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Report of main proceedings for 29 March 2000

1st Meeting of the CBD Ad Hoc Open-ended Working Group on Article 8(j)

Delegates met in Plenary to hear a presentation on the results of the Intergovernmental Forum on Forests (IFF) and reports of the Sub-Working Groups. Sub-Working Group I (SWG-I) discussed programme elements on participation, equitable benefit-sharing and legal elements. Sub-Working Group II (SWG-II) discussed programme elements on traditional cultural practices for conservation and sustainable use, and monitoring. Discussions on programme elements referred to specific tasks for completion under the work programme.

PLENARY

On behalf of the IFF Secretariat, Jaime Hurtubia outlined the institutional results of the IFF process and outcomes directly related to the mandate of the Working Group. He noted the involvement of indigenous and local communities in the formulation, design, implementation and monitoring of sustainable forest management, highlighting: the proposed creation of a UN Forum on Forests; appreciation of the relationship between intellectual property rights (IPR), sui generis systems and other forms of protection; and options for collecting, recording, applying and locating traditional forest-related knowledge. He welcomed input from the Working Group on Article 8(j) as a step toward consolidating the collaborative relationship between the CBD and the follow-up to the IFF process.

Co-Chair Damaso Luna (Mexico) noted the interim results of SWG-I, which had focused its Tuesday sessions on the application and development of legal and other appropriate forms of protection for traditional knowledge. He noted that the majority of speakers had represented indigenous and local communities. Co-Chair John Herity (Canada) reviewed the draft recommendations from SWG-II, which included, inter-alia: different methods of implementation according to linguistic and cultural diversity; the role of women; indigenous declarations; capacity-building and identification of needs; communications; funding issues; and identification of synergies, conflicts and gaps. He mentioned that background information is needed on the work programme element on status and trends before it can be adequately addressed.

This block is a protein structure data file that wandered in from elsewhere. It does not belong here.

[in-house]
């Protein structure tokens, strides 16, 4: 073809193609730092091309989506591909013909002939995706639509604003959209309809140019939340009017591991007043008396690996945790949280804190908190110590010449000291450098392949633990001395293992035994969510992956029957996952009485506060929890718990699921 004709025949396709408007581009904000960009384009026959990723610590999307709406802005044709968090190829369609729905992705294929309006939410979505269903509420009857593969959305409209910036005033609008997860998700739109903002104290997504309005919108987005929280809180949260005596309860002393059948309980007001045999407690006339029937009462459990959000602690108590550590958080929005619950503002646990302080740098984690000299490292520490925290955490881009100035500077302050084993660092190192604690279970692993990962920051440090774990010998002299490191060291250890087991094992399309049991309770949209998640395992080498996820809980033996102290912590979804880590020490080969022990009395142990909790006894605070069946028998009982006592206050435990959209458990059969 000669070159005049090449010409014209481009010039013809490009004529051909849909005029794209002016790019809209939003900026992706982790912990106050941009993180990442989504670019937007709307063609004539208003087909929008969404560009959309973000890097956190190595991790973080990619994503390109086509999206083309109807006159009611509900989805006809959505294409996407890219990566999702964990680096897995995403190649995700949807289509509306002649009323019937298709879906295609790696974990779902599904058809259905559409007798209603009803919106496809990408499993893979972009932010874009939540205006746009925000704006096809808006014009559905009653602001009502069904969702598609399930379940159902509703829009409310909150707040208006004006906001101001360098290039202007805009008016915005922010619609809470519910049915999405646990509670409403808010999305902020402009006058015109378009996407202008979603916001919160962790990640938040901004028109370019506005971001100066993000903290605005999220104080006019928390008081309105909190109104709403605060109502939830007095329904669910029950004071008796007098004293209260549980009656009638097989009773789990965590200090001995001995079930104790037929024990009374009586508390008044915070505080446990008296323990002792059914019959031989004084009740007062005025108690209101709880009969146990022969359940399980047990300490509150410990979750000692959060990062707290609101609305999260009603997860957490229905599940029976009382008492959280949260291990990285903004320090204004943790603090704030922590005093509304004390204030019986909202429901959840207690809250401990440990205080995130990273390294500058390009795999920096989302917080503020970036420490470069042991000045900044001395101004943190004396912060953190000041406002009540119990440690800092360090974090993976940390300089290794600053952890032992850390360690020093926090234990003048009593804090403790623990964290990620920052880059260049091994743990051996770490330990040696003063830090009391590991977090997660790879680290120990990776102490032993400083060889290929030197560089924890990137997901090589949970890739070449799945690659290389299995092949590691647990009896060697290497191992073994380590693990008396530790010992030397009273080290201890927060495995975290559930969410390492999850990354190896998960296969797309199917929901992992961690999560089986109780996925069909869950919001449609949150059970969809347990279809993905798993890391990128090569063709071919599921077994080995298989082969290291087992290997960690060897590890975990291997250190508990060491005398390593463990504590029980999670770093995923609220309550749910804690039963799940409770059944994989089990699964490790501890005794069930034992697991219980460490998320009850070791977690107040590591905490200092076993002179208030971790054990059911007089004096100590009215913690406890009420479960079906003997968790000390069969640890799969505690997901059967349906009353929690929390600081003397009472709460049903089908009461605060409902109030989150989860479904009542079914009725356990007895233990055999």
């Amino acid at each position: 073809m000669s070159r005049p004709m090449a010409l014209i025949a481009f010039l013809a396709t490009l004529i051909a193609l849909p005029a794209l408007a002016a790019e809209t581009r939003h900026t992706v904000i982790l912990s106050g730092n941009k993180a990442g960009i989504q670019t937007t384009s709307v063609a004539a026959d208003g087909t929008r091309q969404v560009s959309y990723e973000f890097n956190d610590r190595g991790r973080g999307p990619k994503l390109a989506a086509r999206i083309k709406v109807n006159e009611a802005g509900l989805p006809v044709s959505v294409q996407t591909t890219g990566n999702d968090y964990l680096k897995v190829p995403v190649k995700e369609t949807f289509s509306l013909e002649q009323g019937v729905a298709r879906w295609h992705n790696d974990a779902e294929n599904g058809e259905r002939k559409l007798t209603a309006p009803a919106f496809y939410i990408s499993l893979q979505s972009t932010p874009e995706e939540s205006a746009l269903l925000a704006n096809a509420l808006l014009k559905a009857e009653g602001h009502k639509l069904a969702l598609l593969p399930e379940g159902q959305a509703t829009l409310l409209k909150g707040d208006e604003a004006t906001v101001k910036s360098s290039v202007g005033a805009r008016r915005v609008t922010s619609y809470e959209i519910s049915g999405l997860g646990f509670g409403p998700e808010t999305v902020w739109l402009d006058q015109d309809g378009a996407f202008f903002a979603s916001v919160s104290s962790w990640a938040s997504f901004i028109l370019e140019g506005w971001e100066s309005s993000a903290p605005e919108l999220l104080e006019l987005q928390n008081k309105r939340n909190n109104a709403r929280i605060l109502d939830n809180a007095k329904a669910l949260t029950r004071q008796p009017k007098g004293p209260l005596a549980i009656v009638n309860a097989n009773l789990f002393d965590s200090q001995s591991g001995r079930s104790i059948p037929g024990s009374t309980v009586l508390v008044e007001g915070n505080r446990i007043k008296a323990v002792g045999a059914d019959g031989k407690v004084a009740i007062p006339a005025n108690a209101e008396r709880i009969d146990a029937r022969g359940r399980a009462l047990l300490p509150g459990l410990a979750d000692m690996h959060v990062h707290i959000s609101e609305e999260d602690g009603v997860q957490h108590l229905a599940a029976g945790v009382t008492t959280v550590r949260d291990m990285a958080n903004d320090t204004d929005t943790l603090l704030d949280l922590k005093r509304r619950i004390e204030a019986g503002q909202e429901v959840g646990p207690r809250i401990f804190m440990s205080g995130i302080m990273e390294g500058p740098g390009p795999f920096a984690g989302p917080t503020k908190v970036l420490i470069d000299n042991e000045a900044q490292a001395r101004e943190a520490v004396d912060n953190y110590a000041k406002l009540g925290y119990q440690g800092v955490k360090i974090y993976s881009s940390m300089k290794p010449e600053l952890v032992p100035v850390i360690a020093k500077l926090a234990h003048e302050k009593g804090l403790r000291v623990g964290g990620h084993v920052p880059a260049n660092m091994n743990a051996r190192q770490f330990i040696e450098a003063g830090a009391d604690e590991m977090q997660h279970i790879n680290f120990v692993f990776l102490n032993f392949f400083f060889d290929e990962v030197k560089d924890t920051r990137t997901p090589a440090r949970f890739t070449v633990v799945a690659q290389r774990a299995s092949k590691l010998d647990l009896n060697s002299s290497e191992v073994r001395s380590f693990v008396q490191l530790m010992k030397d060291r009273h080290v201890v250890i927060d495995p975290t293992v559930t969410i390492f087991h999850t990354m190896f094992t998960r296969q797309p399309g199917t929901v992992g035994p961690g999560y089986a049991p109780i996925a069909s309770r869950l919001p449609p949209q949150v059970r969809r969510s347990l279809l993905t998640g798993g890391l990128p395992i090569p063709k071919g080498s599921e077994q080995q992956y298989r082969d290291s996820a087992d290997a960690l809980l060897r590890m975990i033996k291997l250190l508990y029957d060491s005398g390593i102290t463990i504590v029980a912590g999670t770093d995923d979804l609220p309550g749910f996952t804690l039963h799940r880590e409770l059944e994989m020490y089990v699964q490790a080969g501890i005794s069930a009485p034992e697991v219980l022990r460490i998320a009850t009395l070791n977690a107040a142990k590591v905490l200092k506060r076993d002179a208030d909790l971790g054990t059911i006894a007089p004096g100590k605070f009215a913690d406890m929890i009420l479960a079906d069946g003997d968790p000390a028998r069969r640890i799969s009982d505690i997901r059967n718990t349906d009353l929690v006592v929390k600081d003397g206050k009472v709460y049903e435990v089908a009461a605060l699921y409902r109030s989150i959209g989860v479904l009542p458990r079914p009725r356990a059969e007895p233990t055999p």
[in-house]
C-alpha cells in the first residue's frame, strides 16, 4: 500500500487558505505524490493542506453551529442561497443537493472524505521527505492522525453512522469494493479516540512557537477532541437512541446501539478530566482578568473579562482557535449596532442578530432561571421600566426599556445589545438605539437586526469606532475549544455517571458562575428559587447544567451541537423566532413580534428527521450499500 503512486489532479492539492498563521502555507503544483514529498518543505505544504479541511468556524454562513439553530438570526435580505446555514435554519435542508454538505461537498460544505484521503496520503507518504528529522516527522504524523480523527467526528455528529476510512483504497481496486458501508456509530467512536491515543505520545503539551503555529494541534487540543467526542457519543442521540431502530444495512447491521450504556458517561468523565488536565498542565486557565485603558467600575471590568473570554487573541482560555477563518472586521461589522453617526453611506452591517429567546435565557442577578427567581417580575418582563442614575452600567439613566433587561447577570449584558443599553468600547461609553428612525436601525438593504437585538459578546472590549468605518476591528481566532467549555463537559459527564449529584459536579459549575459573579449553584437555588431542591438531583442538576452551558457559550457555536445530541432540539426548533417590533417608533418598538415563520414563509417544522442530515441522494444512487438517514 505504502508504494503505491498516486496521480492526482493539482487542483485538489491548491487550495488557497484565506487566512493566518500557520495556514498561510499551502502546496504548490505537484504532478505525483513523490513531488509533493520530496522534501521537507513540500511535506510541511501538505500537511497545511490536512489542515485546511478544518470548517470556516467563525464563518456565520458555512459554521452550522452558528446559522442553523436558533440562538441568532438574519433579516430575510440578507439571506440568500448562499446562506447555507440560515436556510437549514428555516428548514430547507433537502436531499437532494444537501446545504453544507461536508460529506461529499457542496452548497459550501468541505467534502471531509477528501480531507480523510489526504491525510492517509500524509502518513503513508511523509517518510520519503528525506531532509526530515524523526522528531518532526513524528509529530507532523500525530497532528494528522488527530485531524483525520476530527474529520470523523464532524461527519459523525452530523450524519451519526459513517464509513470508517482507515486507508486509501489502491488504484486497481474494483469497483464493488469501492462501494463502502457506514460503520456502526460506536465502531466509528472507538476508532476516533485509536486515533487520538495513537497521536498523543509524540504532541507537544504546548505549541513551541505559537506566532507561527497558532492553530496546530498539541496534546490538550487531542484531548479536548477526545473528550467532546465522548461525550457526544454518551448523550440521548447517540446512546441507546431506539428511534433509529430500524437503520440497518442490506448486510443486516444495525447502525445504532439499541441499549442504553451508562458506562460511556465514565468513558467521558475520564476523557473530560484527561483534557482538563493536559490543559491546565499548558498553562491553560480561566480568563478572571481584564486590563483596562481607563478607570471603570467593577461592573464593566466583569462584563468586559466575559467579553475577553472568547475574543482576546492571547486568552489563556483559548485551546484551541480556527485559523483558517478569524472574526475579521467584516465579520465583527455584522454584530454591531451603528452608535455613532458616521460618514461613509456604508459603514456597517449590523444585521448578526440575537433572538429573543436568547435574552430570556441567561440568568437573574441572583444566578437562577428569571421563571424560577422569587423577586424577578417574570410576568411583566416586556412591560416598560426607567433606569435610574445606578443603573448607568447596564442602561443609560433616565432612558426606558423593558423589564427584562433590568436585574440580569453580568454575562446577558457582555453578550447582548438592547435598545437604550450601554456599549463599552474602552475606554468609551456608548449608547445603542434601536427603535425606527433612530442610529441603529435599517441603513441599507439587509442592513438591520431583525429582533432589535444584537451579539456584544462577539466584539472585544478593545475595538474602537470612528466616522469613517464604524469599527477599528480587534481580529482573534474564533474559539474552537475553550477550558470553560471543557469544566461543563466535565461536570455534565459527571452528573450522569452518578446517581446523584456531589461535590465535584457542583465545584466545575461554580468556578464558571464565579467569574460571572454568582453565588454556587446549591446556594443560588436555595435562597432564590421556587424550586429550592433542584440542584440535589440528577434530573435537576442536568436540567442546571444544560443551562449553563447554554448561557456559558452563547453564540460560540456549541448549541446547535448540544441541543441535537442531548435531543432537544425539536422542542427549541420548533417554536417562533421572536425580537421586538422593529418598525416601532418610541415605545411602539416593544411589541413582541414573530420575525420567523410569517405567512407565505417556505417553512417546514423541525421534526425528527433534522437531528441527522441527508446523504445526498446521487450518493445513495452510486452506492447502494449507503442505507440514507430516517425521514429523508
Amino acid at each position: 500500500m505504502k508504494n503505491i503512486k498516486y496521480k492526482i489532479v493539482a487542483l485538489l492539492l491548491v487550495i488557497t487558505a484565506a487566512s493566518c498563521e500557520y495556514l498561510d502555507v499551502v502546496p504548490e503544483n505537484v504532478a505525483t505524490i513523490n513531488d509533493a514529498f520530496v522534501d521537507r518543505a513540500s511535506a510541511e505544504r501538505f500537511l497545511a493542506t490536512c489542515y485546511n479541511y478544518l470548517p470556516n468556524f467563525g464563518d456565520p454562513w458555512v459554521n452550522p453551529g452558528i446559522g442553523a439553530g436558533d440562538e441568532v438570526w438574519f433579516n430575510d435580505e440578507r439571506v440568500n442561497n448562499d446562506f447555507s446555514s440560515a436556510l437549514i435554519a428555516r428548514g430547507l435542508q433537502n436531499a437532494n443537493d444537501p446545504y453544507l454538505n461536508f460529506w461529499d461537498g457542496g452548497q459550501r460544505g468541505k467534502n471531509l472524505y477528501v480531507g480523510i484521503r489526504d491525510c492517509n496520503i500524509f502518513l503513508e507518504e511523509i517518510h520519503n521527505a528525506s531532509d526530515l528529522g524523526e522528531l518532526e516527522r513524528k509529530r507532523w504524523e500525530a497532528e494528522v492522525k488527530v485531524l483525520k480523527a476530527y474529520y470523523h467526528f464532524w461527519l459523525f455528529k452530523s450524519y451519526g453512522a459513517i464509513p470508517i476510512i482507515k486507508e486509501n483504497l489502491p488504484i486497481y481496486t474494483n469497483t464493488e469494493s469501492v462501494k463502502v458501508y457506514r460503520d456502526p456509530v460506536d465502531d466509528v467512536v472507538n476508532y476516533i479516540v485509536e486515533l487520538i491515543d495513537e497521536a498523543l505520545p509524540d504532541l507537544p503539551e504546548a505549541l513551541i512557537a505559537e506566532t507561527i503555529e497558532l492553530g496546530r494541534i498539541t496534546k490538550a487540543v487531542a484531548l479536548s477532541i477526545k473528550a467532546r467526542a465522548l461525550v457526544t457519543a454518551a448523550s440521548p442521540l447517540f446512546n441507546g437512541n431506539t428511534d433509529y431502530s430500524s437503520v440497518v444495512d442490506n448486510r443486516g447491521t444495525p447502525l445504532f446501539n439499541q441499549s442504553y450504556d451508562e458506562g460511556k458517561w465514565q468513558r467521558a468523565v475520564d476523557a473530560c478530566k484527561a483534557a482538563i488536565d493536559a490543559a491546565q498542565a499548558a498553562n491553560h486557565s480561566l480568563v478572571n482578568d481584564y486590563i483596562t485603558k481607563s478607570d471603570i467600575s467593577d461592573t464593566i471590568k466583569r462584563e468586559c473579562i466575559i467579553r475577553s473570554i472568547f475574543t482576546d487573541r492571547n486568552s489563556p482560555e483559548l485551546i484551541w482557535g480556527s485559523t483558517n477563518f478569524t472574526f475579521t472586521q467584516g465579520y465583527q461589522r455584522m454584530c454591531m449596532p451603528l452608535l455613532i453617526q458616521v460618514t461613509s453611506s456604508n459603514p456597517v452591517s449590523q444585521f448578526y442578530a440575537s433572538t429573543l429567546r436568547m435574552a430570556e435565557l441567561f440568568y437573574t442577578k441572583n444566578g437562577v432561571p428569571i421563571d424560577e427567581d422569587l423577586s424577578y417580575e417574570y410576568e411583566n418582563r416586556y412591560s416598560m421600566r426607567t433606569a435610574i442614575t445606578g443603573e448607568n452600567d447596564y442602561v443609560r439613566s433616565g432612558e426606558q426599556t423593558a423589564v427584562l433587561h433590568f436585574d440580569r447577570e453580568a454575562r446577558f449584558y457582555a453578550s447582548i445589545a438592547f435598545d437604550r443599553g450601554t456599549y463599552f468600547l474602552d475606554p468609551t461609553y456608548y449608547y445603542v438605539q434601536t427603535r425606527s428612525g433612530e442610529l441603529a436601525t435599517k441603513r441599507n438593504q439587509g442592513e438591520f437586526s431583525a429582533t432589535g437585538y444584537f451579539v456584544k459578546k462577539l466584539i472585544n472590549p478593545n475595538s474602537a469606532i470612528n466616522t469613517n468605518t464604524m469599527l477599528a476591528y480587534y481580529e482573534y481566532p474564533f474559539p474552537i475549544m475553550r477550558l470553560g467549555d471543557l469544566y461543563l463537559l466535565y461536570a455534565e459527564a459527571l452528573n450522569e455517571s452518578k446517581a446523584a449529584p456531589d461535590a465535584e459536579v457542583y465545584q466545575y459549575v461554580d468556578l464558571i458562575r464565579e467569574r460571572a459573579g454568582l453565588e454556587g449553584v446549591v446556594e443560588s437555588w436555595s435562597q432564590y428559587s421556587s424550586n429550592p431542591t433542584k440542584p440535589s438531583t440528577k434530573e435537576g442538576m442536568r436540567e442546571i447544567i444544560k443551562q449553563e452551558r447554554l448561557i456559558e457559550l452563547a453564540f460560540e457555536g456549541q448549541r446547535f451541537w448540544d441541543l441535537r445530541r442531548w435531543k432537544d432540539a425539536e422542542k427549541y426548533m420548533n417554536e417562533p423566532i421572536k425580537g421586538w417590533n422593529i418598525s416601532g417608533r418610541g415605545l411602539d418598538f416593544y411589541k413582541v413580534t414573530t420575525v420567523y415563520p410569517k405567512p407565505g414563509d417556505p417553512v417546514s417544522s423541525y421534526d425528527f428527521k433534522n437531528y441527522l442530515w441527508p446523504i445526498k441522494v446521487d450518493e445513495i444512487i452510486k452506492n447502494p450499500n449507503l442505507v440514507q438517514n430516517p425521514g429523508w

SUB-WORKING GROUP I

Regarding the programme element on participatory mechanisms for indigenous and local communities, CANADA, INDIA, INDIGENOUS WOMEN AND BIODIVERSITY, NORWAY/ SAAMI PARLIAMENT and SPAIN called for increased recognition of women. The AUSTRALIAN INDIGENOUS DELEGATION and the ASIAN INDIGENOUS AND TRIBAL NETWORK called for an indigenous body, similar to SBSTTA, to advise the COP. BRAZIL noted concern about lack of reference to national authorities.